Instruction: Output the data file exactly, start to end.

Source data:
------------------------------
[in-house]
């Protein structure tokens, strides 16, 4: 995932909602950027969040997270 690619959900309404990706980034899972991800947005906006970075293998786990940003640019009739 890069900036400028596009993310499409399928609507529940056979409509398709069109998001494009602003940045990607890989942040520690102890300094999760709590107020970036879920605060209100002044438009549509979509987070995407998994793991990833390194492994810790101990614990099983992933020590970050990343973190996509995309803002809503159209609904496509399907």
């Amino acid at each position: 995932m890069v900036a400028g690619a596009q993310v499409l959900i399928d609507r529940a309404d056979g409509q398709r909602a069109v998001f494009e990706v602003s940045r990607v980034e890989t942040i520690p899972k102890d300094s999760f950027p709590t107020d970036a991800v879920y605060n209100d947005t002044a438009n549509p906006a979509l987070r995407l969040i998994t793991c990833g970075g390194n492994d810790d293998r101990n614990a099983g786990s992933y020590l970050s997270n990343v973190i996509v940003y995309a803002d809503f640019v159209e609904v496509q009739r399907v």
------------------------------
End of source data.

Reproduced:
[in-house]
């Protein structure tokens, strides 16, 4: 995932909602950027969040997270 690619959900309404990706980034899972991800947005906006970075293998786990940003640019009739 890069900036400028596009993310499409399928609507529940056979409509398709069109998001494009602003940045990607890989942040520690102890300094999760709590107020970036879920605060209100002044438009549509979509987070995407998994793991990833390194492994810790101990614990099983992933020590970050990343973190996509995309803002809503159209609904496509399907």
């Amino acid at each position: 995932m890069v900036a400028g690619a596009q993310v499409l959900i399928d609507r529940a309404d056979g409509q398709r909602a069109v998001f494009e990706v602003s940045r990607v980034e890989t942040i520690p899972k102890d300094s999760f950027p709590t107020d970036a991800v879920y605060n209100d947005t002044a438009n549509p906006a979509l987070r995407l969040i998994t793991c990833g970075g390194n492994d810790d293998r101990n614990a099983g786990s992933y020590l970050s997270n990343v973190i996509v940003y995309a803002d809503f640019v159209e609904v496509q009739r399907v």